A Manchester restaurateur has been handed a five-year disqualification for employing illegal workers.
Norman Musa, a director of NMR Trading Ltd which traded as Ning Restaurant, Manchester, will not be able to run a business until December 2021.
The disqualification came after an investigation by the Insolvency Service and means Musa cannot control or manage a limited company for the duration of his disqualification.
The investigation found that Musa failed to ensure that the business completed relevant immigration checks on its employees, resulting in the employment of two illegal workers.
The breach was discovered following a visit to the restaurant from Home Office Immigration Officers on October 2 2014, and a penalty notice of £20,000 was imposed on the company. The penalty remained unpaid at Liquidation on December 15 2014.
Robert Clarke, the head of insolvent investigations north at the Insolvency Service, said: "The Insolvency Service rigorously pursues directors who fail to pay fines imposed by the government for breaking employment and immigration laws.
"We have worked closely in this case with our colleagues at the Home Office to achieve this disqualification. The director sought an unfair advantage over his competitors by employing an individual who did not have the right to work in the UK in breach of his duties as a director.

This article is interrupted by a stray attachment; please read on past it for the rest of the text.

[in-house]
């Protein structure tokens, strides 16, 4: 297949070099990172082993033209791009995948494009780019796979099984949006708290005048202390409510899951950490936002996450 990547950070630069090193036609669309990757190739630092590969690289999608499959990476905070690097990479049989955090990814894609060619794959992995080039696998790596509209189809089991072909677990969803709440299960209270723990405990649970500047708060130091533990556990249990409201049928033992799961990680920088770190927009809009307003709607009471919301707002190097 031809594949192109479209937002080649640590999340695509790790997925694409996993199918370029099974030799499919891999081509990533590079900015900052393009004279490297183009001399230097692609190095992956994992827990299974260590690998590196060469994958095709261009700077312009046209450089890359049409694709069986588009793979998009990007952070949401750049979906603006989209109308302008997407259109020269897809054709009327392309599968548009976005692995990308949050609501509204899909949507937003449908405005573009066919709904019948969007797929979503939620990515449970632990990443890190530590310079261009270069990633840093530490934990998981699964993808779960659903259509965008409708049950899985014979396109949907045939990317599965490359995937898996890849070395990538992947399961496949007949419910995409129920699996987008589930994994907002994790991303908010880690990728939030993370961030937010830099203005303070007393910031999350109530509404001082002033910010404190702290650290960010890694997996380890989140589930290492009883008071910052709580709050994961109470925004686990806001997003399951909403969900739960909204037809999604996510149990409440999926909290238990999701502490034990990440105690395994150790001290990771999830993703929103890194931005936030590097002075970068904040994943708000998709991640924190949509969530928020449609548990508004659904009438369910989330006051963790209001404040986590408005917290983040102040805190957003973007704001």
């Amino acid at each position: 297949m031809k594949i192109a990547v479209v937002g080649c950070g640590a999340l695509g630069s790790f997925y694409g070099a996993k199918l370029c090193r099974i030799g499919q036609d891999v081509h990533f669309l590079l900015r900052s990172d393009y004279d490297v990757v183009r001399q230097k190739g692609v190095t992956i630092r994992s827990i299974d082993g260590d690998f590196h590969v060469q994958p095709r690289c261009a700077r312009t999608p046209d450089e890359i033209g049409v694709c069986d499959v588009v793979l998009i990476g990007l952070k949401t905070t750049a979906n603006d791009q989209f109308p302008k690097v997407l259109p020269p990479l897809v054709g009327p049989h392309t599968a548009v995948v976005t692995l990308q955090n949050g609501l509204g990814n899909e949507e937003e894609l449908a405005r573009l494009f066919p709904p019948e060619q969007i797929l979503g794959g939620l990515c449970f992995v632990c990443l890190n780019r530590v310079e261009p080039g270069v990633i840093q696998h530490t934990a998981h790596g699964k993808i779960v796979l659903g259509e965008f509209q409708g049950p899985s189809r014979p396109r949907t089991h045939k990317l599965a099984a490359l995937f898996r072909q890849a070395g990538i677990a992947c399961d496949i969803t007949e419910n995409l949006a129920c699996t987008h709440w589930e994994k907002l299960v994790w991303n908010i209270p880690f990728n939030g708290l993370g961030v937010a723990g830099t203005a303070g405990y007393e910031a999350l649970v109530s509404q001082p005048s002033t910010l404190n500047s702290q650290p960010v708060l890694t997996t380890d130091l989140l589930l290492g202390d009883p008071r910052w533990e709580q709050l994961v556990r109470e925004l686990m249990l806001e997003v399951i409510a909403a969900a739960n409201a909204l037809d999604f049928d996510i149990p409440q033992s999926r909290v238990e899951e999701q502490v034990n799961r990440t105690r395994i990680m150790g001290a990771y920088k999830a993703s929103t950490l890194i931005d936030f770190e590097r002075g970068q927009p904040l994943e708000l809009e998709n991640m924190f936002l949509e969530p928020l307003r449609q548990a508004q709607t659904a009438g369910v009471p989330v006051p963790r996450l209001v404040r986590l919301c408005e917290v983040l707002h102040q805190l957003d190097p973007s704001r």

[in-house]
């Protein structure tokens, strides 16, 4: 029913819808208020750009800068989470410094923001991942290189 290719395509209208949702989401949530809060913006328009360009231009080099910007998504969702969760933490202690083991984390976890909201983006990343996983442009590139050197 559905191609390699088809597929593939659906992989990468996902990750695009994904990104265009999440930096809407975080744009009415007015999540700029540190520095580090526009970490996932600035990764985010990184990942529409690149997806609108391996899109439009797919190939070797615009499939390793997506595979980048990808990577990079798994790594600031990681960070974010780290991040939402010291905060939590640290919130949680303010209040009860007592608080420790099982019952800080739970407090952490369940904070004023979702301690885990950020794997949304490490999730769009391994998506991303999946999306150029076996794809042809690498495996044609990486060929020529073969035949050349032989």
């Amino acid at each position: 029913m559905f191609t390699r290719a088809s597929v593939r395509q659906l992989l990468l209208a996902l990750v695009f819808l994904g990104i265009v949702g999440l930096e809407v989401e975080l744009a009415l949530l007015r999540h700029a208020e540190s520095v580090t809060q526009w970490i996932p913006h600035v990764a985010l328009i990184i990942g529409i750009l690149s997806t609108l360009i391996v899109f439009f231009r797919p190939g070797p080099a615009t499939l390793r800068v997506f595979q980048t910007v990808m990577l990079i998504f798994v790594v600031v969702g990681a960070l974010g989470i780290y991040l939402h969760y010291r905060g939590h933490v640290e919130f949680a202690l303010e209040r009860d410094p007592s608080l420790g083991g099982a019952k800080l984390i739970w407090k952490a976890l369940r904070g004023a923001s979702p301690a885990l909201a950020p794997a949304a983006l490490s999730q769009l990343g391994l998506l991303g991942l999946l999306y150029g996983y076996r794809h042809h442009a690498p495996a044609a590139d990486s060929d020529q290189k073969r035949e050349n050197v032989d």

"The public has a right to expect that those who break the law will face the consequences. Running a limited company means you have statutory obligations as well as protections. If you fail to comply with your obligations then the Insolvency Service will investigate you."
The disqualification means that Musa cannot:
- act as a director of a company
- take part, directly or indirectly, in the promotion, formation or management of a company or limited liability partnership
- be a receiver of a company's property
A Home Office spokesperson said: "Illegal working is not victimless. It undercuts honest employers, cheats legitimate job seekers out of employment opportunities and defrauds the taxpayer.
"Businesses should be aware that they have a duty to check that their staff have permission to work in the UK. We are happy to work with employers who play by the rules but those who do not should know that they will not go under our radar."